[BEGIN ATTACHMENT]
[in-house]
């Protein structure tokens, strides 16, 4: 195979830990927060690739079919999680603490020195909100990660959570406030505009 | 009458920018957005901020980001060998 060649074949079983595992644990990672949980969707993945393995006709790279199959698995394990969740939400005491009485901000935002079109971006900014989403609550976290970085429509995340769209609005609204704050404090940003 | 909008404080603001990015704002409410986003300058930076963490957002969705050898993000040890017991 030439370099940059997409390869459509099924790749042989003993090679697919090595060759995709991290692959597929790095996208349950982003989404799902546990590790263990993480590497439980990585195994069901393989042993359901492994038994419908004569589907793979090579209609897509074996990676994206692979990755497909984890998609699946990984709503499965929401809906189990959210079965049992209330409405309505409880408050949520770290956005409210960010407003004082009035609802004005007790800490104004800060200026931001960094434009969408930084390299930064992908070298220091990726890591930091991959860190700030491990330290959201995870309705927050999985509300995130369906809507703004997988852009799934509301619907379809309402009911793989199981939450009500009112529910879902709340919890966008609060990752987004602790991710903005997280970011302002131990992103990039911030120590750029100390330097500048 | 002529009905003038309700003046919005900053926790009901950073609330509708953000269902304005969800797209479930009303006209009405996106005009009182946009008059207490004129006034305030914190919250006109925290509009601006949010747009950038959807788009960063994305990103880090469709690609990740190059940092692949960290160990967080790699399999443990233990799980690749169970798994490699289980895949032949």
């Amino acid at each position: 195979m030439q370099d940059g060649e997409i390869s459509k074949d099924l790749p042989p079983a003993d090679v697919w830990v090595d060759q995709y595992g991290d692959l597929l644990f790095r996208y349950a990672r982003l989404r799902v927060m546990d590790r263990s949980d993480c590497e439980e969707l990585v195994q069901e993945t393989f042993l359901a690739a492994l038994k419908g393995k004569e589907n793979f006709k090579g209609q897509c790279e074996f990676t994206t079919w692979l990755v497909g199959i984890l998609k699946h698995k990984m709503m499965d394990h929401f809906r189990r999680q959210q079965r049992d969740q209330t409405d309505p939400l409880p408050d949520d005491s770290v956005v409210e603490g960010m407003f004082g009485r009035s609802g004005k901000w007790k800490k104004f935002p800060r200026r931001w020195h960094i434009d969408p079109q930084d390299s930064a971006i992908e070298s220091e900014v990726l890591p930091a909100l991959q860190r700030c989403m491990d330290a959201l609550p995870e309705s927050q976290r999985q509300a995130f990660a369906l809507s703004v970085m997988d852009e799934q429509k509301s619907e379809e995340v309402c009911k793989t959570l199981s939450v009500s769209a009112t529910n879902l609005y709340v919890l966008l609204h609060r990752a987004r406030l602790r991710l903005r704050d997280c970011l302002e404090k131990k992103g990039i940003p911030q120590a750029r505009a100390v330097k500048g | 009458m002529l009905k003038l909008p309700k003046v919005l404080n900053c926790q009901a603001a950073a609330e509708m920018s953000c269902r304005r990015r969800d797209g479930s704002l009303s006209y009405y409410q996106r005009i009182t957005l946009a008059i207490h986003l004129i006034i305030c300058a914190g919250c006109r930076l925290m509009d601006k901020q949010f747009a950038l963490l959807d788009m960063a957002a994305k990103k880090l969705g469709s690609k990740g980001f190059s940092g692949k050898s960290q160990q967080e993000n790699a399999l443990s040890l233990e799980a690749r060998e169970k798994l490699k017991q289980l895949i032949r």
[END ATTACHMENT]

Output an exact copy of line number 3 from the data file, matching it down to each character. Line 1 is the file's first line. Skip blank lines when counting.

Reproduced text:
């Amino acid at each position: 195979m030439q370099d940059g060649e997409i390869s459509k074949d099924l790749p042989p079983a003993d090679v697919w830990v090595d060759q995709y595992g991290d692959l597929l644990f790095r996208y349950a990672r982003l989404r799902v927060m546990d590790r263990s949980d993480c590497e439980e969707l990585v195994q069901e993945t393989f042993l359901a690739a492994l038994k419908g393995k004569e589907n793979f006709k090579g209609q897509c790279e074996f990676t994206t079919w692979l990755v497909g199959i984890l998609k699946h698995k990984m709503m499965d394990h929401f809906r189990r999680q959210q079965r049992d969740q209330t409405d309505p939400l409880p408050d949520d005491s770290v956005v409210e603490g960010m407003f004082g009485r009035s609802g004005k901000w007790k800490k104004f935002p800060r200026r931001w020195h960094i434009d969408p079109q930084d390299s930064a971006i992908e070298s220091e900014v990726l890591p930091a909100l991959q860190r700030c989403m491990d330290a959201l609550p995870e309705s927050q976290r999985q509300a995130f990660a369906l809507s703004v970085m997988d852009e799934q429509k509301s619907e379809e995340v309402c009911k793989t959570l199981s939450v009500s769209a009112t529910n879902l609005y709340v919890l966008l609204h609060r990752a987004r406030l602790r991710l903005r704050d997280c970011l302002e404090k131990k992103g990039i940003p911030q120590a750029r505009a100390v330097k500048g | 009458m002529l009905k003038l909008p309700k003046v919005l404080n900053c926790q009901a603001a950073a609330e509708m920018s953000c269902r304005r990015r969800d797209g479930s704002l009303s006209y009405y409410q996106r005009i009182t957005l946009a008059i207490h986003l004129i006034i305030c300058a914190g919250c006109r930076l925290m509009d601006k901020q949010f747009a950038l963490l959807d788009m960063a957002a994305k990103k880090l969705g469709s690609k990740g980001f190059s940092g692949k050898s960290q160990q967080e993000n790699a399999l443990s040890l233990e799980a690749r060998e169970k798994l490699k017991q289980l895949i032949r």